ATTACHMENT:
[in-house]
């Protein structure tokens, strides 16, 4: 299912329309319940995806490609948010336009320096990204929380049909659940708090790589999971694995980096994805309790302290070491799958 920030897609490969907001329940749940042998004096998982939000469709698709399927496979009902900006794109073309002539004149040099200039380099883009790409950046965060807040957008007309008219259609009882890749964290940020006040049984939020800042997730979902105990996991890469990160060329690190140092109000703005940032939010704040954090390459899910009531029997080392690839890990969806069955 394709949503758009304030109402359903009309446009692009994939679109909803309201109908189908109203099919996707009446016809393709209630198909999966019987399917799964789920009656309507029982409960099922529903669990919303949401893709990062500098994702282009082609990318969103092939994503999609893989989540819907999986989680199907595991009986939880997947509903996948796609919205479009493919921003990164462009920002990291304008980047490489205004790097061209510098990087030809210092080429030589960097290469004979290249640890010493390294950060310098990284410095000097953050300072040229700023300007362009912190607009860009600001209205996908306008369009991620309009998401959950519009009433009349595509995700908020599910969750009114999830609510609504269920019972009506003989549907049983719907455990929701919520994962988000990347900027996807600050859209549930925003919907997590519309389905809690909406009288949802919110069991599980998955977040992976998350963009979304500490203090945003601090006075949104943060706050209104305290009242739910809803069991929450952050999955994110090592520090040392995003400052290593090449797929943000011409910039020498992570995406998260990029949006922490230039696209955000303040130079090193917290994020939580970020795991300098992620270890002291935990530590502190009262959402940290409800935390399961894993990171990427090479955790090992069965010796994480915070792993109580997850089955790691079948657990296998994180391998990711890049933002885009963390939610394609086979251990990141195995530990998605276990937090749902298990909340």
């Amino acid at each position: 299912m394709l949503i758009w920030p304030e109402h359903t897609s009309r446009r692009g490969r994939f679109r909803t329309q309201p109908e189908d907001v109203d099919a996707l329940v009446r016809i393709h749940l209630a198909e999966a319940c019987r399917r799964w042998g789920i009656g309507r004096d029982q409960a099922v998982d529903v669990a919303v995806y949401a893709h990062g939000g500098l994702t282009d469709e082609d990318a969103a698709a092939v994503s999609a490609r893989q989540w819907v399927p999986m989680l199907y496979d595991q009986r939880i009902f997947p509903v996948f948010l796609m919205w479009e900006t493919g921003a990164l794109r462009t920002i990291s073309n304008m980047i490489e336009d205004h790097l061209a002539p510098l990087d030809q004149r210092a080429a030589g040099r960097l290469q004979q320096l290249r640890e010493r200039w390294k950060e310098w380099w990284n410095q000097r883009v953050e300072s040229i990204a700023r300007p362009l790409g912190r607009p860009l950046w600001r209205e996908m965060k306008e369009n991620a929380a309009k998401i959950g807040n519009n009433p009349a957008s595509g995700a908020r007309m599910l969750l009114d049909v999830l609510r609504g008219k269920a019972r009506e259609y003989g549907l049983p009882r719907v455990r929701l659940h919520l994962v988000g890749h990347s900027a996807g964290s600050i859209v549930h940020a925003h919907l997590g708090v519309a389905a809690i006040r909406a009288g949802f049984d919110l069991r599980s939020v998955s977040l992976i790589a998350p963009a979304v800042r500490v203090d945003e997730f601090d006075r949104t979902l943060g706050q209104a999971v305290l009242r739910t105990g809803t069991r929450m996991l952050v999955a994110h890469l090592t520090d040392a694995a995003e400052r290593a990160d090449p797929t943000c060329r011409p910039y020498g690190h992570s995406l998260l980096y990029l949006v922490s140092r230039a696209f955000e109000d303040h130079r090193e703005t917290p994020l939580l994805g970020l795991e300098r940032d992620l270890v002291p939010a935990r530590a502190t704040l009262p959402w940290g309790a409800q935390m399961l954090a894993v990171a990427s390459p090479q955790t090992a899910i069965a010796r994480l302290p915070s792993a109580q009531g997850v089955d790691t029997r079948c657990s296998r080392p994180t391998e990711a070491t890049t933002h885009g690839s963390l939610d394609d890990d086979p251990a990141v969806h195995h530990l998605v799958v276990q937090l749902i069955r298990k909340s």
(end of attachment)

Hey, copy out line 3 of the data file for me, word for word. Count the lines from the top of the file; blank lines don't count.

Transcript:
């Amino acid at each position: 299912m394709l949503i758009w920030p304030e109402h359903t897609s009309r446009r692009g490969r994939f679109r909803t329309q309201p109908e189908d907001v109203d099919a996707l329940v009446r016809i393709h749940l209630a198909e999966a319940c019987r399917r799964w042998g789920i009656g309507r004096d029982q409960a099922v998982d529903v669990a919303v995806y949401a893709h990062g939000g500098l994702t282009d469709e082609d990318a969103a698709a092939v994503s999609a490609r893989q989540w819907v399927p999986m989680l199907y496979d595991q009986r939880i009902f997947p509903v996948f948010l796609m919205w479009e900006t493919g921003a990164l794109r462009t920002i990291s073309n304008m980047i490489e336009d205004h790097l061209a002539p510098l990087d030809q004149r210092a080429a030589g040099r960097l290469q004979q320096l290249r640890e010493r200039w390294k950060e310098w380099w990284n410095q000097r883009v953050e300072s040229i990204a700023r300007p362009l790409g912190r607009p860009l950046w600001r209205e996908m965060k306008e369009n991620a929380a309009k998401i959950g807040n519009n009433p009349a957008s595509g995700a908020r007309m599910l969750l009114d049909v999830l609510r609504g008219k269920a019972r009506e259609y003989g549907l049983p009882r719907v455990r929701l659940h919520l994962v988000g890749h990347s900027a996807g964290s600050i859209v549930h940020a925003h919907l997590g708090v519309a389905a809690i006040r909406a009288g949802f049984d919110l069991r599980s939020v998955s977040l992976i790589a998350p963009a979304v800042r500490v203090d945003e997730f601090d006075r949104t979902l943060g706050q209104a999971v305290l009242r739910t105990g809803t069991r929450m996991l952050v999955a994110h890469l090592t520090d040392a694995a995003e400052r290593a990160d090449p797929t943000c060329r011409p910039y020498g690190h992570s995406l998260l980096y990029l949006v922490s140092r230039a696209f955000e109000d303040h130079r090193e703005t917290p994020l939580l994805g970020l795991e300098r940032d992620l270890v002291p939010a935990r530590a502190t704040l009262p959402w940290g309790a409800q935390m399961l954090a894993v990171a990427s390459p090479q955790t090992a899910i069965a010796r994480l302290p915070s792993a109580q009531g997850v089955d790691t029997r079948c657990s296998r080392p994180t391998e990711a070491t890049t933002h885009g690839s963390l939610d394609d890990d086979p251990a990141v969806h195995h530990l998605v799958v276990q937090l749902i069955r298990k909340s």